On Wednesday, the first working day of 2019, the Jiangsu Copyright Bureau issued a notice that a man surnamed Yuan who is in charge of BTtiantang, a downloading website, was sentenced to three years in prison for copyright infringement, heralding China's legal efforts against IPR infringement in the new year.
Last year, a series of copyright infringement cases were successfully prosecuted, attracting a great deal of attention from society. The convictions in these cases have exerted a profound impact on the further protection of copyright and the punishment of copyright infringement. Here, we have selected five noted cases from last year for your review.
A couple who made over 50,000 yuan ($7,273) by copying and selling, without permission, textbooks by Xueersi, a Chinese after-school tutoring platform, were prosecuted by the People's Procuratorate of Changning District, Shanghai for copyright infringement.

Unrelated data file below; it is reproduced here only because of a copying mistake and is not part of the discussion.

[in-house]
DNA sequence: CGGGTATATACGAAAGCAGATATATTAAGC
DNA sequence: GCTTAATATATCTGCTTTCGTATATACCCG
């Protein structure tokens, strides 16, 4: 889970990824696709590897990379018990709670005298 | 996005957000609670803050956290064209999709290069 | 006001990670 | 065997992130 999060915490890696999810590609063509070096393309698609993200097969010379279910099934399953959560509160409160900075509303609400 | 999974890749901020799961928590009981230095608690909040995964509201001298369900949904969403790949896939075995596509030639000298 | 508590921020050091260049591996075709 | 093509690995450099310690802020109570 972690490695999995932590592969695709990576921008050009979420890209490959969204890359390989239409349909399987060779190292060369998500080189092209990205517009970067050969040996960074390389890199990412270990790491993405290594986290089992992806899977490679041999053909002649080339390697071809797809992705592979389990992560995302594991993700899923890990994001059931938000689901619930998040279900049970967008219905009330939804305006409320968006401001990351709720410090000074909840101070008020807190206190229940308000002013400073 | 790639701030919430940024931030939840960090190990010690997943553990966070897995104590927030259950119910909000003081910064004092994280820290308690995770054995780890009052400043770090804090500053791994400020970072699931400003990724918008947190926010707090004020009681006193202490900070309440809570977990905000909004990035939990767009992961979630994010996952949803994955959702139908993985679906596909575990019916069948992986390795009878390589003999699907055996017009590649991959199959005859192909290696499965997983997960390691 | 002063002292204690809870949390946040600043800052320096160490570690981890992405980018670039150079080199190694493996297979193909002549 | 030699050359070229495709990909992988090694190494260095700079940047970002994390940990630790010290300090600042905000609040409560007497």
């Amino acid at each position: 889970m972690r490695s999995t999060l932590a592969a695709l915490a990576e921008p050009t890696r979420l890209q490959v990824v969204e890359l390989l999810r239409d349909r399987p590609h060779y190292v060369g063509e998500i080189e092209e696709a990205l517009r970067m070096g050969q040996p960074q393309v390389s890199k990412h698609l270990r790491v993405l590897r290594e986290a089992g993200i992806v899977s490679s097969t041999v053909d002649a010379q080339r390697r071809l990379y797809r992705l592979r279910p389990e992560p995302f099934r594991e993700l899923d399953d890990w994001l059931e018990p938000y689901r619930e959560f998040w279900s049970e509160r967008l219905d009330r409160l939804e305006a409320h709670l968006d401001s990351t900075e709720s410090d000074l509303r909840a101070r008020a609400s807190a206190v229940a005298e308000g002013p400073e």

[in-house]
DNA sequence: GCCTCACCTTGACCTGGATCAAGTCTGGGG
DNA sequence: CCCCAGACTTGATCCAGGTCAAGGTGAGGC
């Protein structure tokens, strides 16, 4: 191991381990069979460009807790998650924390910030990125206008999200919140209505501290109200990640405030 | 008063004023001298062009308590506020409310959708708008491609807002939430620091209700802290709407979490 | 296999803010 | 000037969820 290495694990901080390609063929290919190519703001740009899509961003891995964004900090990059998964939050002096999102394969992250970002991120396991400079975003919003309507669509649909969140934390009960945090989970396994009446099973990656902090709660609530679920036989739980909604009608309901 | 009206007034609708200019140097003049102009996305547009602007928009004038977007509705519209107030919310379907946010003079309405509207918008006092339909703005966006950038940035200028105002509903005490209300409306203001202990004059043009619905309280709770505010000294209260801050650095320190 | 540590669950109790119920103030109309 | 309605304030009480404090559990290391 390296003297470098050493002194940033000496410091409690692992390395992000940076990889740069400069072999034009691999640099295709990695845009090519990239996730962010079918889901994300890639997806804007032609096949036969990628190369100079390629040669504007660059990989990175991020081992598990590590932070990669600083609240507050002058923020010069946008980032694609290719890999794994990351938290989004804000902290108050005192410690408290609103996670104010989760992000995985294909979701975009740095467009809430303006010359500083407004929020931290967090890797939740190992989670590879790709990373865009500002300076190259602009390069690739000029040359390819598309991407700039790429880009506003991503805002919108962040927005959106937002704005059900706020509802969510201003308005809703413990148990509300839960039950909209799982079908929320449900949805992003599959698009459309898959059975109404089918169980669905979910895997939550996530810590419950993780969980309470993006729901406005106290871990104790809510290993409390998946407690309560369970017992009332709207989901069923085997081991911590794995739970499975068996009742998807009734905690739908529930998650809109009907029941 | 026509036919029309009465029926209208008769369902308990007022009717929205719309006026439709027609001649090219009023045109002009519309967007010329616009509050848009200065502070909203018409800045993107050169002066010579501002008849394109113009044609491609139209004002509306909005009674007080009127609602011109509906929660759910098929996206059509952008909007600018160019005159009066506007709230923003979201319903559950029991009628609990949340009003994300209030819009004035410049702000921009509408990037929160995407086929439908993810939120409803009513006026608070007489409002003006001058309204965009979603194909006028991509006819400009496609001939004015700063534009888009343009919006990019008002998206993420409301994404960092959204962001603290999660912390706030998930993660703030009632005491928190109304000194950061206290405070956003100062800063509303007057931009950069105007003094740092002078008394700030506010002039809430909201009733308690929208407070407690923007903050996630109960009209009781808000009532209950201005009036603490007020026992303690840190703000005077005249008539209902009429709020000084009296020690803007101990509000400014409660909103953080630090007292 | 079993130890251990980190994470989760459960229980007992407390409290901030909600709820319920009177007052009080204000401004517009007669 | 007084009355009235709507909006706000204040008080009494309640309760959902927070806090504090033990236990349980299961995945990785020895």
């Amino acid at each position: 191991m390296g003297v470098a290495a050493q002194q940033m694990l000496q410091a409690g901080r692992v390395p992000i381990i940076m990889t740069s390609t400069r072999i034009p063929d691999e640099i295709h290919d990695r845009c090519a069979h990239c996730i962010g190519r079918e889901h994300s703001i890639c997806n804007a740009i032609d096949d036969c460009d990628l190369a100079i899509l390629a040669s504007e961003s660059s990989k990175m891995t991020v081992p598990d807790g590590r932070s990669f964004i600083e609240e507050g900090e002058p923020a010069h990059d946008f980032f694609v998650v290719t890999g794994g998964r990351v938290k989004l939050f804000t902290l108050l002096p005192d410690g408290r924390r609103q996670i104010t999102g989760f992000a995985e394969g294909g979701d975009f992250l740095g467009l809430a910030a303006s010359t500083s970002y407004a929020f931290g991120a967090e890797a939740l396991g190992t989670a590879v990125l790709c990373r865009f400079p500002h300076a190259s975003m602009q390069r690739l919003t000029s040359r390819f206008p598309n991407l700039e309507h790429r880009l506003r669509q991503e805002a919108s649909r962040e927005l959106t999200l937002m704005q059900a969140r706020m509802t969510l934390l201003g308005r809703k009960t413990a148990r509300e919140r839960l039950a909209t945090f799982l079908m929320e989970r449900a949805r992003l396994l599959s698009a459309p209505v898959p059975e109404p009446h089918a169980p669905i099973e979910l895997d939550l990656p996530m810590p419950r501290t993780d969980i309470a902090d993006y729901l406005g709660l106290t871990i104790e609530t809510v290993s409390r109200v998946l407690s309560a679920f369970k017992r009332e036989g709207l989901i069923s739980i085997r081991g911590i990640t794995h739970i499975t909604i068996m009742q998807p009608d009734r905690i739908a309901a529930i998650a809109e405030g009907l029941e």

An encyclopedia platform under China's public company Sogou, Inc. was accused by Shanghai Lexicographical Publishing House of unlicensed use of the latter’s dictionary. The platform was ordered to stop its infringement, extend a formal apology, eliminate ill effects and pay 23.69 million yuan in damages.
China Central Television (CCTV) sued two companies for unauthorized production of stuffed toys with Datou'erzi (a figure in a CCTV animation) as the prototype. The TV station finally received compensation of 280,000 yuan.
Chinese actor Ge You received 75,000 yuan in compensation and a public apology from online travel agency eLong after the latter posted a famous internet meme of the actor slouching down on a couch in the 90s sitcom “I Love My Family” for advertising.
Calligraphy works by Chinese calligrapher Xiang Jiahong were used, without permission, in props of the 2015 Chinese blockbuster - Chronicles of the Ghostly Tribe. The calligrapher later accused the filmmaker and received a formal apology and compensation of 140,000 yuan.
(Source from ip.people.com.cn with photos from VCG and Baidu Image)